This profile was part of the Faculty of Public Affairs’ Generation FPA series, which highlighted up and coming alumni who graduated between 2008-2018. The series was published in 2018.

Juliana Serje is a Senior Development Analyst with McSweeney and Associates, a firm that helps Canadian municipalities with community and economic development.

What led you to study economics?

I always saw myself working in international development for a developing region. My father encouraged me to study economics, so I did some research on which professions would be a possibility with an economics degree and found that policy analysts, economists, and research positions were common. They were not only directly related to development, but many of them would also be in high demand by the time I graduated.

Were you able to combine the two interests?

The first year was challenging because the basics of economics were introduced from a “free-market” perspective, but I was taking electives in Political Science and international development, where many of the issues being discussed were the result of market imperfections. In short, I found there was a large disconnect between the issues I wanted to address and the tools that I was learning in first-year Economics. That feeling started to fade away as time went on, though.

By second year, I understood there was a balance: the market needs to have supply and demand, and there is a role for government to subsidize certain industries and curve externalities.

By third year I started falling in love with economic modelling. It dawned on me that you could create models to predict how human behaviour would turn out, which in turn could be used to build policy.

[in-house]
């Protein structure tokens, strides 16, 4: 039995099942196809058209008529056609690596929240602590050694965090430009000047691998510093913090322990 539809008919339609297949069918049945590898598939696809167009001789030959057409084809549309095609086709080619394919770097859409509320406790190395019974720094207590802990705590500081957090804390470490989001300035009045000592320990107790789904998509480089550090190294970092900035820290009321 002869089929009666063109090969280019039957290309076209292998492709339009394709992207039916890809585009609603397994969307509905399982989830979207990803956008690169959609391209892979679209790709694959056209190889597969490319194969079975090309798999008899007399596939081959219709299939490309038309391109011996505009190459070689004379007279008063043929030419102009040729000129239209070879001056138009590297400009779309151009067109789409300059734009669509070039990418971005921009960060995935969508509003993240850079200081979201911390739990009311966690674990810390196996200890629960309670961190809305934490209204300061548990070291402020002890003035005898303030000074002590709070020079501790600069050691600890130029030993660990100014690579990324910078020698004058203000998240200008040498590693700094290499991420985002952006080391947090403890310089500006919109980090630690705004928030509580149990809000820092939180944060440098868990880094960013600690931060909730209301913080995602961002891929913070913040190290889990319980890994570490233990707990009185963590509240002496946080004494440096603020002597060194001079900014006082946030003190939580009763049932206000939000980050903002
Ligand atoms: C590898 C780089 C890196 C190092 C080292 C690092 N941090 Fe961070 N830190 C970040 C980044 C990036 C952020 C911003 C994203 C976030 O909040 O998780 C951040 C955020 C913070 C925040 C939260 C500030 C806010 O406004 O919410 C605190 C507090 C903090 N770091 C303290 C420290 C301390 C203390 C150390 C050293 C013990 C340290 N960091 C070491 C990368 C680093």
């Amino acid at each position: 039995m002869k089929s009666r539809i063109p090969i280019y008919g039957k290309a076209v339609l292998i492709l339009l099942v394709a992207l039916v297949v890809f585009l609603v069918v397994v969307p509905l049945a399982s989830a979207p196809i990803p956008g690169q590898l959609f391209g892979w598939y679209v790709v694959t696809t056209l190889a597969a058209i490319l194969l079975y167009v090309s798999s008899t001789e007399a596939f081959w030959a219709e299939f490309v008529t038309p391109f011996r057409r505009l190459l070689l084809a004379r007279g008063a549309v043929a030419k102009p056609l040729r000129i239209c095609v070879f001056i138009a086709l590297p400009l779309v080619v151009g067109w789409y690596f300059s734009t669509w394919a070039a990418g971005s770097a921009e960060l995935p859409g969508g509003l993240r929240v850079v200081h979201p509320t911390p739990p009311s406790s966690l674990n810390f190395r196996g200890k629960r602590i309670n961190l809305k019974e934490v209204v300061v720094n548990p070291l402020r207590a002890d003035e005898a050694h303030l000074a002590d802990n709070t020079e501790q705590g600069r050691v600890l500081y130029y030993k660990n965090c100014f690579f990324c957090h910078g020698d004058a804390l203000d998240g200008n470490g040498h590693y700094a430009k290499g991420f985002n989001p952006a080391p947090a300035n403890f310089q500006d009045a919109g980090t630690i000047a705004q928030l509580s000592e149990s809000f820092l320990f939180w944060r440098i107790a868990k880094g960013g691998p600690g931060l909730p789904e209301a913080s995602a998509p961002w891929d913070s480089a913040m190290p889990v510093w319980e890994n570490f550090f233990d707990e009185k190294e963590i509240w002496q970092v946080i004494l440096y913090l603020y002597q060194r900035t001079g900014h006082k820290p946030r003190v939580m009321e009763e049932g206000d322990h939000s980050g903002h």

Your initial goal was to work in an international institution. What was that experience like?

After I earned a master’s degree at the Université de Lausanne in Switzerland, I got a job as an econometrician at the World Health Organization. But even though I had a fancy economics job in Switzerland and I was doing economic modelling everyday, I felt really disconnected from economics.

I realized I missed Canada, and wanted to have an impact at the local level, so I returned for a job with McSweeney & Associates in community and economic development.

What does your job entail?

When I started out, I called myself the data monkey because I would run all the stats and numbers, put PowerPoints together, and create summary reports. Now, I’m meeting with clients, putting together requests for proposals, doing the data analysis and developing my own business development plans.

How do you use your degree on the job?

My bachelor’s gave me the foundations of data analysis, econometrics, microeconomics and macroeconomics. I definitely use those basic principles on the job, along with my overall understanding of the economy and its fundamentals.

Tuesday, September 4, 2018 in
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